President Barack Obama this week put Richard Cordray on the new Consumer Financial Protection Bureau and Sharon Block, Terence Flynn, and Richard Griffin on the National Labor Relations Board, all as recess appointments. Scholars at The Heartland Institute, a free-market think tank, say this move raises serious questions about the separation of powers in the U.S. Constitution because the Senate is officially in a “pro-forma” session and not in recess.
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“We have just seen that the Supreme Court had held that the National Labor Relations Board cannot operate with only two members, which is one sign that the question of legitimate appointments is an issue that will not go away in this age of increased polarization. This issue will likely reach the Court if there is no political solution, and it will surely highlight the genuine divisions over the structure of Dodd-Frank, where the Republicans have a point that the act vests too much power in one person for too long a time, given the five-year term of office.
“At a more general level, I have never understood the logic of the recess appointment. What is it that says that a person who we know cannot get confirmed in the ordinary fashion by Senate vote can be put into office for the duration of the Congressional session? It gives perverse incentives for the Senate to stay in session forever to block the appointment, and it removes one of the major checks in our elaborate system of checks and balances when the president pounces on a recess to fill the position with the rejected candidate.”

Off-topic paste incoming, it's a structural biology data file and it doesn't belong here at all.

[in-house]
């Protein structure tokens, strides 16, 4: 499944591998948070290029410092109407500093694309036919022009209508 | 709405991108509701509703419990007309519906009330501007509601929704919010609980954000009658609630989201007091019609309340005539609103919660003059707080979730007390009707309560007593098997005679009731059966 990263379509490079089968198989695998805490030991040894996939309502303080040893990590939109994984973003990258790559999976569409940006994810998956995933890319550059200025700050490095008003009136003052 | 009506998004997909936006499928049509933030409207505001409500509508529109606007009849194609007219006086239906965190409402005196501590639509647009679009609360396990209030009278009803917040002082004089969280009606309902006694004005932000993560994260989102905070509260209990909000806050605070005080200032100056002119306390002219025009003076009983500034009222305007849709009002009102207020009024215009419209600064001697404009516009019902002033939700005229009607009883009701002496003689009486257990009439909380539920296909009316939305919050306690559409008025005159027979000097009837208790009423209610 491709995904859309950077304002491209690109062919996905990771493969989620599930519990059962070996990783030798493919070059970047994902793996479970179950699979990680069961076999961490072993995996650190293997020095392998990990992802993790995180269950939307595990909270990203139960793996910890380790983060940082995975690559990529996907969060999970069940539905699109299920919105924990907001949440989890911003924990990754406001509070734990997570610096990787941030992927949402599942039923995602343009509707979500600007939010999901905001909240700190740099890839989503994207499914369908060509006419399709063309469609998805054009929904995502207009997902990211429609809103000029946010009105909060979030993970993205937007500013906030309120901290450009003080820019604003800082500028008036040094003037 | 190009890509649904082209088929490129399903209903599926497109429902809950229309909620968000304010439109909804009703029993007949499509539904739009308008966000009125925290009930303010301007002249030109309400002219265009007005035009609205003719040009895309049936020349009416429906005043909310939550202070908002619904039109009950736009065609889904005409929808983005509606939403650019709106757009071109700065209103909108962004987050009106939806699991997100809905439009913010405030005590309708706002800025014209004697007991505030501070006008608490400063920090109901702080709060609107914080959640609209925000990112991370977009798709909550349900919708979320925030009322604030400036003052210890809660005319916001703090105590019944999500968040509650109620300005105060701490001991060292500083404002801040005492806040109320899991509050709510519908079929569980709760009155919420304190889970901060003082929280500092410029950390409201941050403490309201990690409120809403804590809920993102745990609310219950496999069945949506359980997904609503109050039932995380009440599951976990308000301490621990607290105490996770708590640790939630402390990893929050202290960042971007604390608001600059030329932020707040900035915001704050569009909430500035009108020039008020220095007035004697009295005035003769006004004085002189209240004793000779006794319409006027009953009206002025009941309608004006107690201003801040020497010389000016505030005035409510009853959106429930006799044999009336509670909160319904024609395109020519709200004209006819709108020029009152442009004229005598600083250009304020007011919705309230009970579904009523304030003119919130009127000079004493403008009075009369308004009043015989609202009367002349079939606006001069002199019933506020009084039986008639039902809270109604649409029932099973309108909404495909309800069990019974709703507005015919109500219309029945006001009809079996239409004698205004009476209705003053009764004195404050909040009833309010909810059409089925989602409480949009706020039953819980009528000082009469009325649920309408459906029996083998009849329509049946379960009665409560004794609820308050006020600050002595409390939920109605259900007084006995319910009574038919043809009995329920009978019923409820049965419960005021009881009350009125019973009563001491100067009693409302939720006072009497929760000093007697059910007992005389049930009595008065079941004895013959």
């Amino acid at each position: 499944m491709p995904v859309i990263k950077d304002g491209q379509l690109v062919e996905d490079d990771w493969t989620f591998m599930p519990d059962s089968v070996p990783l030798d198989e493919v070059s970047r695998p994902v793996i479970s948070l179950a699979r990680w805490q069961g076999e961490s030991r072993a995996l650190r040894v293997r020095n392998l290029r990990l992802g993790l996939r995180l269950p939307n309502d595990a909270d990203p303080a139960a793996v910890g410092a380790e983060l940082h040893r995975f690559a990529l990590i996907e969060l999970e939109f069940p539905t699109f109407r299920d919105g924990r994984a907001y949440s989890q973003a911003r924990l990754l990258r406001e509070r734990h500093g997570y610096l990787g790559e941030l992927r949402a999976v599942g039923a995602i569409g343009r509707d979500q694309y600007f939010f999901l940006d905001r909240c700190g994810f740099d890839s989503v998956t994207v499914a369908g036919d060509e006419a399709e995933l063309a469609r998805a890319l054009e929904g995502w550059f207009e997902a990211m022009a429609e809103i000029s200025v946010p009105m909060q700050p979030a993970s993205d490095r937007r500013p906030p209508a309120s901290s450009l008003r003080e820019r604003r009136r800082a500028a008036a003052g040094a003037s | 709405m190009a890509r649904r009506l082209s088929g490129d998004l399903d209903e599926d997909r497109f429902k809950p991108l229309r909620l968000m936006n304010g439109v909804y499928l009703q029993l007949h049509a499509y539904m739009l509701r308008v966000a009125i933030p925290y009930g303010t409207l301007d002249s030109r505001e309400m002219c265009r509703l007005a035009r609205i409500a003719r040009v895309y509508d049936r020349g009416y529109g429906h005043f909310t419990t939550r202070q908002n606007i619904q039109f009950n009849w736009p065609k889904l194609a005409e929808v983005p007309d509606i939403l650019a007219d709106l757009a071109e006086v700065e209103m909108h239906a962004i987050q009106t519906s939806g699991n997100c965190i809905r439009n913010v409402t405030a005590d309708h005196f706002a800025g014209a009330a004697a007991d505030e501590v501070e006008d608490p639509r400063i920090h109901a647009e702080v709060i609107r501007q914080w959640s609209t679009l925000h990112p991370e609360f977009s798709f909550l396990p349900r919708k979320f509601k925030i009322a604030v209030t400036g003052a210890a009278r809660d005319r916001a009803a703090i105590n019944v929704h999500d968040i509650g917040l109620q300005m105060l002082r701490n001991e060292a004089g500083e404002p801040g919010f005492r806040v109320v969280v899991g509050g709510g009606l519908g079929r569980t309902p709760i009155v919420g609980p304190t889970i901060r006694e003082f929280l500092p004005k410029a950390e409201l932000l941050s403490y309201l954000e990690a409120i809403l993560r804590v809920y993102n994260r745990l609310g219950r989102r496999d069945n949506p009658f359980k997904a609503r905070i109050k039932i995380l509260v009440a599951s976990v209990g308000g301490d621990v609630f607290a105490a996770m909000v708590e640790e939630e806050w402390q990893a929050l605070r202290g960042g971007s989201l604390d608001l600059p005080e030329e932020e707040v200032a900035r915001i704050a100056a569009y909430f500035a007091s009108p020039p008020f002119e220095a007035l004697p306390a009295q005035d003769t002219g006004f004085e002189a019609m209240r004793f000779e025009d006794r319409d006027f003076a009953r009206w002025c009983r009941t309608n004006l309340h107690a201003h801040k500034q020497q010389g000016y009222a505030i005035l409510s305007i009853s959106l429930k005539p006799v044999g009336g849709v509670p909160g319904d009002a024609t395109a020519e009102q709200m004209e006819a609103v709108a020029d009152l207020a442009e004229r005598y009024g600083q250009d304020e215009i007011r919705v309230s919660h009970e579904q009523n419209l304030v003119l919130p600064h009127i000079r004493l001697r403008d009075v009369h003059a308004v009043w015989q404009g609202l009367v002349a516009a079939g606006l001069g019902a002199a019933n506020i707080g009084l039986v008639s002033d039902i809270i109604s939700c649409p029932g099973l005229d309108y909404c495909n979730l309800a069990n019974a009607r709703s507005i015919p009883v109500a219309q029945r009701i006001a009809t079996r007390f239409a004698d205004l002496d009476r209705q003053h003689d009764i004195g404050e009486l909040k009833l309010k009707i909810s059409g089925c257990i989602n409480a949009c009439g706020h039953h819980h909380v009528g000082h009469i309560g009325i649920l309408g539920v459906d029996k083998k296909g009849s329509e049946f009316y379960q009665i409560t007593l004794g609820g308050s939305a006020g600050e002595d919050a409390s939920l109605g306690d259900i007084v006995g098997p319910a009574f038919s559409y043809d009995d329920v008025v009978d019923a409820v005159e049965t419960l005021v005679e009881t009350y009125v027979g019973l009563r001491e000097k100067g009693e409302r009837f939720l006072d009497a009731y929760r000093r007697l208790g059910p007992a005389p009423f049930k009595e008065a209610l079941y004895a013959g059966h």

(Epstein offers additional comments at Ricochet.com.)
“It’s positively frightening that President Obama taught constitutional law to vulnerable students at the University of Chicago Law School for 12 years, because he is entirely ignorant of the U.S. Constitution’s most important provision: separation of powers.
“Professor Richard Epstein has previously faulted Obama, addressing their time together as teaching colleagues at the University of Chicago law school, for failing to engage in dialogue and debate with other instructors. Epstein’s observation on this point was brilliant – indeed, prescient – because such dialogue and debate uniquely forces legal thinkers to understand the ways in which they are misguided. Or, in Obama’s case, just plain wrong.
“Obama totally fails to comprehend the most important provision of the U.S. Constitution: that the U.S. government consists of three equal branches – the legislative, the executive, and the judicial. Each is separate. Each is entitled to conduct its own affairs as it sees fit. Each is barred from poaching upon the duties of another branch.
“The Richard Cordray so-called ‘recess’ appointment does exactly that, and thus is unconstitutional, as is Obama’s recent vow to legislate if – in his view – Congress should have legislated but didn’t. Obama ought to be forced to confine his presidential activities to his constitutional role of executing the laws passed by Congress. He ought to be forced to stop enacting laws himself.
“There ought to be a lawsuit by Congress against Obama. I hope there is one.”
“Recess appointments, designed to enable the Executive Branch to continue to function when Congress is not in session, have become a way for presidents to game the system by not sending a nomination to the Senate until the Congress goes on vacation. To use this trick in the profligate way the Obama administration has done indicates a severe lack of respect for the rule of law.”
“President Obama’s abuse of the appointment process is particulaly disturbing in the context of an appointment of Richard Cordray to head the new Consumer Finance Protection Bureau. The CFPB is a creation with extraordinary powers and little accountability. To place it in the hands of someone who has not obtained Congressional approval is disappointing.”
The Heartland Institute is a 28-year-old national nonprofit organization with offices in Chicago, Illinois; Washington, DC; Austin, Texas; Tallahassee, Florida; and Columbus, Ohio. Its mission is to discover, develop, and promote free-market solutions to social and economic problems. For more information, visit our Web site or call 312/377-4000.